New York State Attorney General Sues Pizza Franchisee for Alleged Wage Violations

The New York State Attorney General (AG) filed a lawsuit against a Manhattan pizza franchisee, alleging that it underpaid hundreds of delivery workers by about $1 million. New York v. New Majority Holdings, LLC, et al., No. 452487/2014, verif. pet. (N.Y. Sup. Ct., N.Y. Co., Oct. 16, 2014). The lawsuit claims that the company did not pay its delivery employees for the actual amount of hours they worked, did not compensate them for job-related expenses, and “shaved” hours off their timesheets and paychecks. It seeks about $2 million in liquidated damages, statutory damages, and restitution for underpayment of wages.

Federal law currently sets the minimum wage at $7.25 per hour, 29 U.S.C. § 206(a)(1)(C), and states may establish higher minimum wages. In the state of New York, the minimum wage increased from the federal level to $8.00 per hour at the end of 2013, N.Y. Labor Law § 652. It will increase to $8.75 per hour at the end of 2014, and to $9.00 one year later. New Jersey’s minimum wage is currently $8.25 per hour, and it will increase to $8.38 on January 1, 2015. N.J. Rev. Stat. § 34:11-56a4.

State and federal law requires employers to pay hourly workers at one-and-one-half times their hourly rate if they work more than 40 hours in a week. See, e.g. 29 U.S.C. § 207. A common wage violation involves an employer who requires workers to perform duties outside of the time when they are “on the clock.” If this additional time is taken into account, the amount of wages paid to the worker might be less than the minimum hourly wage, or the worker might be entitled to overtime pay.

New York’s AG is suing a company that owns and operates multiple Papa John’s pizza franchise locations in Manhattan, as well as its individual owner, for wage violations. It alleges that the company regularly paid its delivery workers less than the state minimum wage, and that it is not eligible to pay these workers less under the “tip credit” allowed for servers in restaurants. Even if the company were eligible for the tip credit, the AG claims that it still pays delivery workers less than the minimum rate of $5.65 per hour, with delivery workers typically receiving only $5.00 to $5.50 per hour. New Majority, pet. at 5. The company also allegedly violated state overtime laws by paying delivery workers $7.50 per hour for work performed past 40 hours in a week. Id. at 7.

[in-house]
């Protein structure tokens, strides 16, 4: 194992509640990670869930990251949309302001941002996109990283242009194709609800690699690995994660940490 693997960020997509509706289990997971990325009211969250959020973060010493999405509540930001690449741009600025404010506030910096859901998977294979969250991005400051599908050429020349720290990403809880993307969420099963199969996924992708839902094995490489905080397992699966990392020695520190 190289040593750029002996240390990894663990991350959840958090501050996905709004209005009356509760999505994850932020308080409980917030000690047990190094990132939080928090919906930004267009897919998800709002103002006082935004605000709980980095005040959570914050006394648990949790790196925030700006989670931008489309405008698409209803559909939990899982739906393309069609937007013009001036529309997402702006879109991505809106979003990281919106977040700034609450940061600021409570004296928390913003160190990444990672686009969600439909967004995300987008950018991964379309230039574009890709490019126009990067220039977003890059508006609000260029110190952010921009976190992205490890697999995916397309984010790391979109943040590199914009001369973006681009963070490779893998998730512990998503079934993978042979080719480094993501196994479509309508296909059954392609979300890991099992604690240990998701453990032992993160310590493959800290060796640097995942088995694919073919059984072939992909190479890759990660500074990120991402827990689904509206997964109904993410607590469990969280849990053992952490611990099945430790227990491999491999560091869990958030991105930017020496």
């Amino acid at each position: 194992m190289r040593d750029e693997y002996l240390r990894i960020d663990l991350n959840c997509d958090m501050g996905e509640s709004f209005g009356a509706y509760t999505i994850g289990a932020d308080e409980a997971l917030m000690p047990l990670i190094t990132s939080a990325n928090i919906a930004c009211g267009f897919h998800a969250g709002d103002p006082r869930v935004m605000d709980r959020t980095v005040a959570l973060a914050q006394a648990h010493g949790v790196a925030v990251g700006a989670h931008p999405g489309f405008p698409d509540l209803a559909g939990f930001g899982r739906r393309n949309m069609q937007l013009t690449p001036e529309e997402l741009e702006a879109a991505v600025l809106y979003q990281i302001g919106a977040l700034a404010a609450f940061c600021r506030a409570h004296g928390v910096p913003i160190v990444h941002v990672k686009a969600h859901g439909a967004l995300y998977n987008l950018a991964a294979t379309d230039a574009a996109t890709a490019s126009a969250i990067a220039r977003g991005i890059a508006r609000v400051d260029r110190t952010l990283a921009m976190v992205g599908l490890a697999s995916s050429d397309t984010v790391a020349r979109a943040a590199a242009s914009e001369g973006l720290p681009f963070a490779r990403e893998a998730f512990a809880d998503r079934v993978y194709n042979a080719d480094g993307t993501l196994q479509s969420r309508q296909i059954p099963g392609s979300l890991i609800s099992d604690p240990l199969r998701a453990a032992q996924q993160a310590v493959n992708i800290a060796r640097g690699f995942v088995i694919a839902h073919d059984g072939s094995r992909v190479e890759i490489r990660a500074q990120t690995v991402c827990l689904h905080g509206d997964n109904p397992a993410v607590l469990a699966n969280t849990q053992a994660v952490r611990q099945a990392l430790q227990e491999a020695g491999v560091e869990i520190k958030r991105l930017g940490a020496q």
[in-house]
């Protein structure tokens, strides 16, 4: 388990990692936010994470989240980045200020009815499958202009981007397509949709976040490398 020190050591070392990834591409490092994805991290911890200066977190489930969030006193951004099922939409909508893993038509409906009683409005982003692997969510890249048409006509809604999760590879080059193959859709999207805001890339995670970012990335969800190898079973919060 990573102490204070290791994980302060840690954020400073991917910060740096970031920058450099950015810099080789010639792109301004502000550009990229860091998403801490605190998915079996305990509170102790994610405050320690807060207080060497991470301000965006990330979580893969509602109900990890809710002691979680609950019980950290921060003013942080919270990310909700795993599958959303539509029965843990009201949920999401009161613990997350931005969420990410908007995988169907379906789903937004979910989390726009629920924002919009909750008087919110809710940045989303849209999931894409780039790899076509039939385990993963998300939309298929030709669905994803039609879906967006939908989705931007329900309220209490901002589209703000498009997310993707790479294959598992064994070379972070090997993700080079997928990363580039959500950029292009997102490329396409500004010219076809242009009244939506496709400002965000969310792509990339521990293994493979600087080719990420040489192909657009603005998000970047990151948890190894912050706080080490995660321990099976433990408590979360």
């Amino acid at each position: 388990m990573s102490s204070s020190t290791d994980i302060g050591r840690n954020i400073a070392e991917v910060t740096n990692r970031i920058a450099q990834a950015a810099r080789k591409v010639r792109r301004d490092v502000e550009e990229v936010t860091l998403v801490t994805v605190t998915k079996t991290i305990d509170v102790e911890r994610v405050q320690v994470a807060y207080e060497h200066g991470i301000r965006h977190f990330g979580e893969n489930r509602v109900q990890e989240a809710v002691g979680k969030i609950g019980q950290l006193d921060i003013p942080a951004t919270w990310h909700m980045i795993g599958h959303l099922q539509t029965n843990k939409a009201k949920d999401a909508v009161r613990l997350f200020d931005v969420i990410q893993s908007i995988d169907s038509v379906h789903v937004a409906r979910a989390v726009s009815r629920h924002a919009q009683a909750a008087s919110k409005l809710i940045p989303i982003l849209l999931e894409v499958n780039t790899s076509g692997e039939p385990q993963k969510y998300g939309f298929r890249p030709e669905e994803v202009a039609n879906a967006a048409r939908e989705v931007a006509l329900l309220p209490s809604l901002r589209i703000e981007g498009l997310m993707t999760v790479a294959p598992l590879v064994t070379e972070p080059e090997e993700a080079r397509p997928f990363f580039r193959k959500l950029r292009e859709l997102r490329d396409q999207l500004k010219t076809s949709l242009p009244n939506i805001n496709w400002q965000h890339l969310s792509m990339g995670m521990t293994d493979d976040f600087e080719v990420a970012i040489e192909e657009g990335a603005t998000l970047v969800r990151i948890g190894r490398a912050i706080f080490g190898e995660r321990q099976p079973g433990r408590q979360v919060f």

During a period from October 2008 until at least February 2013, the company allegedly rounded the amount of time reported by delivery workers down to whole hours. The AG offers an example of a delivery worker who worked 69.94 hours during a two-week pay period. The company would pay that worker for a total of 69 hours, leaving the other 0.94 hours uncompensated. Id. at 8.

The company allegedly required delivery workers to use their own bicycles or to purchase one, as well as their own legally required safety equipment. Even though delivery workers spent a substantial amount of work time using their bicycles, the company allegedly did not compensate or reimburse workers for the cost of bicycle maintenance and other expenses.

If you are dealing with a wage claim or another employment law matter in New Jersey or New York, you need the assistance of an experienced employment law attorney. Contact the Resnick Law Group today online, at 973-781-1204, or at (646) 867-7997 to schedule a confidential consultation to discuss your case.

More Blog Posts:

NLRB Allows McDonald’s Employees to File Complaints Against McDonald’s and Individual Franchisees as “Joint Employers”, The New Jersey Employment Law Firm Blog, November 3, 2014
Court Rejects Proposed Settlement in Class Action Lawsuit Alleging Wage Fixing by Silicon Valley Employers, The New Jersey Employment Law Firm Blog, October 23, 2014
Court Rules that Restaurant Franchise Must Pay Employees in Money, Not Pizza, The New Jersey Employment Law Firm Blog, September 18, 2014

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